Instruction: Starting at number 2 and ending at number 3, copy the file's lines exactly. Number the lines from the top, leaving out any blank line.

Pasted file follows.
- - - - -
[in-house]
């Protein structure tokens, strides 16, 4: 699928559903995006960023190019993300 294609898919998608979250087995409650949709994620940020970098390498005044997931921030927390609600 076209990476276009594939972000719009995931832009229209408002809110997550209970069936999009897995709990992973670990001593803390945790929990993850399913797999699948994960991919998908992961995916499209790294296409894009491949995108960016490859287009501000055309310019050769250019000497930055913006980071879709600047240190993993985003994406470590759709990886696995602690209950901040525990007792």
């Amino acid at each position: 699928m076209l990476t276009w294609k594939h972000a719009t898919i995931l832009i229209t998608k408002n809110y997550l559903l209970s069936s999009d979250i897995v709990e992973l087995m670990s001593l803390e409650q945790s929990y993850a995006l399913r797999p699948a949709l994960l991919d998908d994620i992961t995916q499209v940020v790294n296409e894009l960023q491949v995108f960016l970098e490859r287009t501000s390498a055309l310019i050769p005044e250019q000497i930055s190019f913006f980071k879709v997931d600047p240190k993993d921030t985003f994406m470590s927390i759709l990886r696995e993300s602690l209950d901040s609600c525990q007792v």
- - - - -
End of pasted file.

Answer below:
């Protein structure tokens, strides 16, 4: 699928559903995006960023190019993300 294609898919998608979250087995409650949709994620940020970098390498005044997931921030927390609600 076209990476276009594939972000719009995931832009229209408002809110997550209970069936999009897995709990992973670990001593803390945790929990993850399913797999699948994960991919998908992961995916499209790294296409894009491949995108960016490859287009501000055309310019050769250019000497930055913006980071879709600047240190993993985003994406470590759709990886696995602690209950901040525990007792």
């Amino acid at each position: 699928m076209l990476t276009w294609k594939h972000a719009t898919i995931l832009i229209t998608k408002n809110y997550l559903l209970s069936s999009d979250i897995v709990e992973l087995m670990s001593l803390e409650q945790s929990y993850a995006l399913r797999p699948a949709l994960l991919d998908d994620i992961t995916q499209v940020v790294n296409e894009l960023q491949v995108f960016l970098e490859r287009t501000s390498a055309l310019i050769p005044e250019q000497i930055s190019f913006f980071k879709v997931d600047p240190k993993d921030t985003f994406m470590s927390i759709l990886r696995e993300s602690l209950d901040s609600c525990q007792v």